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And if you have eliminated things on a computer, you lose the tracings, the path with each misstep along the way. Can you elaborate on this concern? But you can't submit writing to a publisher without putting it on a disc. And so I do have a bit of commerce with a computer that belongs to a friend of mine, who does a lot of my typing for me. One of the things that most impresses me is that you can lose things in a computer.

The spiritual quest of one of America's Boomer generation

It'll switch drafts on you. So, the computer can cause trouble. I don't go back and look at my old drafts very often, but I like to be able to do that when I need to. Someday someone will want to look at them. As for that analogy, I like the way that the history of the tree shapes the tree. There's no distinction between the tree and its history. You can lose yourself in that thought. But the old division may still be recognizable in the Black Patch War in western Kentucky, which was caused by the American Tobacco Company's monopoly in the first decade of the twentieth century.

When you have large-scale legitimated violence in a place that is divided as profoundly and bitterly as Kentucky was, the legitimate violence can cause illegitimate violence, a terrible local heartlessness and cruelty that feeds on itself and goes on and on. There is a similar disconnection between government economy and personal economy.

The so-called conservatives now are fussing because the government doesn't observe the same debt limits that people—or some people—observe in their private lives.

Millennials Are Screwed - The Huffington Post

I'm fully aware of the difference between a government and a household, but I think those people have a point. The Great Digest of Confucius makes explicit analogical links from the personal to the familial to the political. But don't laws and policies also matter? Because it's only through laws that you can have rules that make rivers cleaner. You've got to have principles. You've got to have policies. You've got to have laws.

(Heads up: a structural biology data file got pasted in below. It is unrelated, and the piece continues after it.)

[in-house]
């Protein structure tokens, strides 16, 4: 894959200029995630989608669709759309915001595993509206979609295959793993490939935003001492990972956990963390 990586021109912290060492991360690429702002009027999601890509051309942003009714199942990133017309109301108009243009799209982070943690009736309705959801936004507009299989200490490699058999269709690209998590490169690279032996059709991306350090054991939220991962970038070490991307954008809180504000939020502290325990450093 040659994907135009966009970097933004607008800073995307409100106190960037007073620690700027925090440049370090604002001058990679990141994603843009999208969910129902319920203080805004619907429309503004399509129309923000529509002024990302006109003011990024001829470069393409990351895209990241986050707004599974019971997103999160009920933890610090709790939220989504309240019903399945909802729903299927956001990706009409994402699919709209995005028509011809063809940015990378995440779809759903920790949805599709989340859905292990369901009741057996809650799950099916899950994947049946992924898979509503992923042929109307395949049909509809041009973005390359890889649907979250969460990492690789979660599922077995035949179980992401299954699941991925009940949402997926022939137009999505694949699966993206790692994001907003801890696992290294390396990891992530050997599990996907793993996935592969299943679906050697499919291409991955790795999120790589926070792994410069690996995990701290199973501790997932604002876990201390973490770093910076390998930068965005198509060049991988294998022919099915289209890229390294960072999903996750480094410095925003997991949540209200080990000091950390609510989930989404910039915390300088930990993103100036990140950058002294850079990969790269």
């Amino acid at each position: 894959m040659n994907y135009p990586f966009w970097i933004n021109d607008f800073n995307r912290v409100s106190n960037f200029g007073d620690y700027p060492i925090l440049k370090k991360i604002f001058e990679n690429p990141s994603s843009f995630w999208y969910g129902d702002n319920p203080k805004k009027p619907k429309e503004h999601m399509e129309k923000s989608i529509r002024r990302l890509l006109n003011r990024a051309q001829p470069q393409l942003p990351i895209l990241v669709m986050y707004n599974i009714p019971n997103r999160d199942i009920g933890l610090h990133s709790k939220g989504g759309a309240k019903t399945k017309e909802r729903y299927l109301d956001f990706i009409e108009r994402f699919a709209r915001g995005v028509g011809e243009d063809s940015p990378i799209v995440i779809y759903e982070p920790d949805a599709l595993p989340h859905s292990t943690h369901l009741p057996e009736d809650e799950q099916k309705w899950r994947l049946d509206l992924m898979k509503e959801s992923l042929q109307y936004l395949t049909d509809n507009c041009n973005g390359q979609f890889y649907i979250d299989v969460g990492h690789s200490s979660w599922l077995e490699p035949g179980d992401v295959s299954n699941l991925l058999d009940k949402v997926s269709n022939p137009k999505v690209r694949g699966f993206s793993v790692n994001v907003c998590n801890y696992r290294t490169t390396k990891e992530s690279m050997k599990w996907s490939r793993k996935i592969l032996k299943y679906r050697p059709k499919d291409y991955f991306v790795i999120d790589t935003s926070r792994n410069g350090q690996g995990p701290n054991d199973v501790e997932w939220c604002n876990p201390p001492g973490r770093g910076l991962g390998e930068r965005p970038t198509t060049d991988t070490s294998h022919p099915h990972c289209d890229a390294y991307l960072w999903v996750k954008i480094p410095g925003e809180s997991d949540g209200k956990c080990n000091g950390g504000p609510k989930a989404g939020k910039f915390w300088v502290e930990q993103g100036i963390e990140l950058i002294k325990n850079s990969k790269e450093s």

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  • I don't quarrel with that at all. But I think that what I would call valid thought takes place between the abstractions and the particulars. For instance, the law, we know, works for justice. The law is meant to work for justice. But people who know themselves know that, at some point, justice had better be mitigated by mercy. And you don't get to mercy by a legal principle.

    You get to mercy by way of imagination, sympathy, tenderness of heart—which are not weaknesses. LEACH: And there are other aspects of a society based on the rule of law that relate to the law but are not law itself, like respect for the other. Conversation or civil discourse becomes awfully important in a larger context. Does that make sense to you or not? You're making the grant of affection, forbearance, mercy, out of your own experience and, of course, out of cultural tradition. You're saying, to use the well-worn analogy, if I love my children, that puts me under obligation to assume that other people love theirs.

    Is that right? BERRY: I have realized, more and more, that the impulse in my work is the impulse of local adaptation, which puts the burden squarely on my own life. It is understood that nonhuman creatures adapt to their places or they don't live. And for some reason that I can't figure out, even the biologists have excused our own species from that obligation.